British inventions are often monetised overseas and the benefits accrue elsewhere. From the world wide web to the electric car, this is the land of missed opportunity.
But that is changing thanks to the Catapult initiative, a nationwide network of technology centres, which are bringing British inventiveness back home. Catapults offer support, advice and technical know-how to businesses to help them bridge the gap between early-stage innovation and full-scale commercial production.
Catapults are playing a key role in advising innovators on how to profit from transformative new technologies
As the UK stands on the brink of a fourth industrial revolution, Catapults are playing a key role in advising innovators on how to profit from transformative new technologies.
Established by government-funded development body Innovate UK, there are 13 Catapults dedicated to different areas of innovation. To back specialised manufacturing, the High-Value Manufacturing Catapult is helping innovators make the most of a range of emerging technologies.
Businesses with a great idea or piece of research they want to turn into a market-leading product can work with one of seven specialised HVM Catapult Centres nationwide.
Nigel Perry, chief executive of the Centre for Process Innovation, an HVM Catapult Centre based in Darlington, says the centres offer unrivalled assistance to innovative businesses and can help them transform their prospects. “HVM Catapult Centres help companies reduce risk in the adoption of new technologies. Whether they are looking at a specific manufacturing operation or the entire supply chain logistics, the HVM Catapult Centres can substantially derisk the process.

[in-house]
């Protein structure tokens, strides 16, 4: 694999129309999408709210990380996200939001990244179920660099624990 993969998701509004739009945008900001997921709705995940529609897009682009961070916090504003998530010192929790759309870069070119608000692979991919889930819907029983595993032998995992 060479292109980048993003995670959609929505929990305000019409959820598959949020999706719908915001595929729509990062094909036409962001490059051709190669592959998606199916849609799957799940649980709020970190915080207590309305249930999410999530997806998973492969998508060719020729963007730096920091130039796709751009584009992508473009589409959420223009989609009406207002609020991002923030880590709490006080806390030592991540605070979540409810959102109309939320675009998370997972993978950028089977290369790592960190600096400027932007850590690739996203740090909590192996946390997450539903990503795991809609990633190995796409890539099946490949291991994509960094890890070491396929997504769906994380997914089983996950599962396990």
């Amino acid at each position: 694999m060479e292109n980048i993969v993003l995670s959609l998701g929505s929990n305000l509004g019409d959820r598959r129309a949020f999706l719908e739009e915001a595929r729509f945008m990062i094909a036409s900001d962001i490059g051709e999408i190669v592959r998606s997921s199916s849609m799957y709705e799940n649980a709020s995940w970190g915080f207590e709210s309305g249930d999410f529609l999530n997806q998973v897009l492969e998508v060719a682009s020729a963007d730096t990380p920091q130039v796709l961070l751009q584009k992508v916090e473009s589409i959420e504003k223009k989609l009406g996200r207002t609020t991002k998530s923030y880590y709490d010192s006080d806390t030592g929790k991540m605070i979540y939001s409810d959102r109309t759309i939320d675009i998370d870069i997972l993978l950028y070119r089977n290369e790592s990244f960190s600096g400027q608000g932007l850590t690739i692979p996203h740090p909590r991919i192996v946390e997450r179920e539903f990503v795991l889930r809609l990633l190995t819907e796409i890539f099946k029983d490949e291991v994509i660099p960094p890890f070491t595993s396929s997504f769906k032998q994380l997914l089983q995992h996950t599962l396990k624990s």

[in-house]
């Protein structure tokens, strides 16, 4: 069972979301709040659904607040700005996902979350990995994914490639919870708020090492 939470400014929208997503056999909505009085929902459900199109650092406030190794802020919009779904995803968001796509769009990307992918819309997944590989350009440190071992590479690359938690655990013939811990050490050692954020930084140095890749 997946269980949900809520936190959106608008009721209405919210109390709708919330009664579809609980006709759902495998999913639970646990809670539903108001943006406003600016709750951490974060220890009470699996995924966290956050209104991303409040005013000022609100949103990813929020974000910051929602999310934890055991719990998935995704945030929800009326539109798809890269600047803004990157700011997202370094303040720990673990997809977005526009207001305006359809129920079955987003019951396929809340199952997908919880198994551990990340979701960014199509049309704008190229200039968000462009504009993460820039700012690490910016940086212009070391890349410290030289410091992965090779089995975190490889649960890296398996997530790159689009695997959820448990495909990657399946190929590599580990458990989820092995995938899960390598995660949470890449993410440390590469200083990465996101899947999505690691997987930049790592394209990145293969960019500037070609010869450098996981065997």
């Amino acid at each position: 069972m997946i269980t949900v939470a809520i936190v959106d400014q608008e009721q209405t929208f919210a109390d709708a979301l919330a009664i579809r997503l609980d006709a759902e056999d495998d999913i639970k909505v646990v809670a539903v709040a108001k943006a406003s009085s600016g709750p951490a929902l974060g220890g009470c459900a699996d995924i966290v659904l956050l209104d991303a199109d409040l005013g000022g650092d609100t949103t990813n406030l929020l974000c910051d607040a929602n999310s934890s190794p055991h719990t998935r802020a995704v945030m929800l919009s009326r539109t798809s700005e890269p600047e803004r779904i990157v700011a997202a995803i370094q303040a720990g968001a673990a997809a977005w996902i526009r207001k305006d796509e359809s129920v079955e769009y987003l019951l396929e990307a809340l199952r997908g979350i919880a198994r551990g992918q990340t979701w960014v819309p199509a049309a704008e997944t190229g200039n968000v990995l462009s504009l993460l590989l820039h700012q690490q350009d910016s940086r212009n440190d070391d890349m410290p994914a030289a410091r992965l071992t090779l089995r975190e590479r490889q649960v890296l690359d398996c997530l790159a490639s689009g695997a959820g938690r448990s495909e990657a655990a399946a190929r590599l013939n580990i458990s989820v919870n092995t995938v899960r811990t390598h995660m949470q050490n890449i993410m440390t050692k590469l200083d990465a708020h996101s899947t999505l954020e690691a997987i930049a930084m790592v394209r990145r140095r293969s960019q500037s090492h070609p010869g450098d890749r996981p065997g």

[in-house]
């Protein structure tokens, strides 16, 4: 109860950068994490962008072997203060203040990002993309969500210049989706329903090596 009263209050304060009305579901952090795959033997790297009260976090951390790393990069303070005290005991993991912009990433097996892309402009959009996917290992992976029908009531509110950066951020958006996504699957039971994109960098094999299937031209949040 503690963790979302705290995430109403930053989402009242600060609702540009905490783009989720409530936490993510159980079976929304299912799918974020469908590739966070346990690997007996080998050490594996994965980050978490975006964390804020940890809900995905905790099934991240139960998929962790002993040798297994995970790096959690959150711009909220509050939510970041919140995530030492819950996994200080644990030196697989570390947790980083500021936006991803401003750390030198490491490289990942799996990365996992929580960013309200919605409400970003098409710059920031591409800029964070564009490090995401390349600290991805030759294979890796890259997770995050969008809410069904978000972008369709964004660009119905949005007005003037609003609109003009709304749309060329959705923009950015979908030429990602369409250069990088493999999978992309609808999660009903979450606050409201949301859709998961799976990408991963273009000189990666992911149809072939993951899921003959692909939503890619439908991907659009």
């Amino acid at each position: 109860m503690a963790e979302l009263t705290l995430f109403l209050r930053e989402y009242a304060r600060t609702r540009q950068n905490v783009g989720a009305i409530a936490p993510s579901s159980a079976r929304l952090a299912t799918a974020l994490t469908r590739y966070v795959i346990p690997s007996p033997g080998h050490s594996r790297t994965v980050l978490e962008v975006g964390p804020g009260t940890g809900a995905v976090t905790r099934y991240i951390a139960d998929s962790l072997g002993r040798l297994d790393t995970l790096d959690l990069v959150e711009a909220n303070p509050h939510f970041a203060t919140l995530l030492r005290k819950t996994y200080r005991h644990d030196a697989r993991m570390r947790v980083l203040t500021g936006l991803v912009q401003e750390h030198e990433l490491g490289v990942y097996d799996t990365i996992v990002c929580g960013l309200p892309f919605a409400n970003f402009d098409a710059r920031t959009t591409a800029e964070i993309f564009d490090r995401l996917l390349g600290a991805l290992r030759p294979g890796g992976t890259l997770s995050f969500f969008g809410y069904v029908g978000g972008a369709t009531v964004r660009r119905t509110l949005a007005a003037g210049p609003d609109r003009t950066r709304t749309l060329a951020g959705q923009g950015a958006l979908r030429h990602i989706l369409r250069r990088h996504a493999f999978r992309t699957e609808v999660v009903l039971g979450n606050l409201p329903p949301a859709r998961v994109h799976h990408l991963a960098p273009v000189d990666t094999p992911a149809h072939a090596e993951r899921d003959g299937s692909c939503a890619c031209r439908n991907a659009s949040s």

“Companies work faster and quicker with the Catapult than they would on their own. They might be reluctant to progress or unable to deploy the resources that they need and find that they struggle to progress without the sort of advice we can offer them.”
Mr Perry says the HVM Catapult Centres have in-depth expertise, which can help businesses improve productivity and boost profitability. “There is a practice and art the Catapults can bring to help companies explore how new technology can be introduced to improve their manufacturing process. This is vital for bringing great new products to market,” he says.
HVM Catapult Centres work with manufacturers from the biggest giants such as Rolls-Royce, Jaguar Land Rover and Boeing down to small businesses and charities. In one project, the HVM Catapult helped Pashley Cycles, Britain’s longest-established bicycle manufacturer, develop a new bike, which was selected as the next-generation bicycle for the London cycle-hire scheme sponsored by Santander.
Pashley worked with the WMG Catapult Centre based at Warwick University. They jointly used 3D printing, laser scanning and measurement technology to create prototypes of the new bike’s components. As part of the development, WMG encouraged Pashley to move away from leather and steel and to try out plastic and aluminium, helping them to develop lightweight materials.
For the UK to fulfil its industrial promise, more manufacturers need to consider the benefits of working with the HVM Catapults. A company that is looking to translate an early-stage innovation into a market leading product will sit down to discuss their strategy with business development staff from an HVM Catapult Centre. The staff can advise on where to invest funds to get the best return and how to leverage technology for success.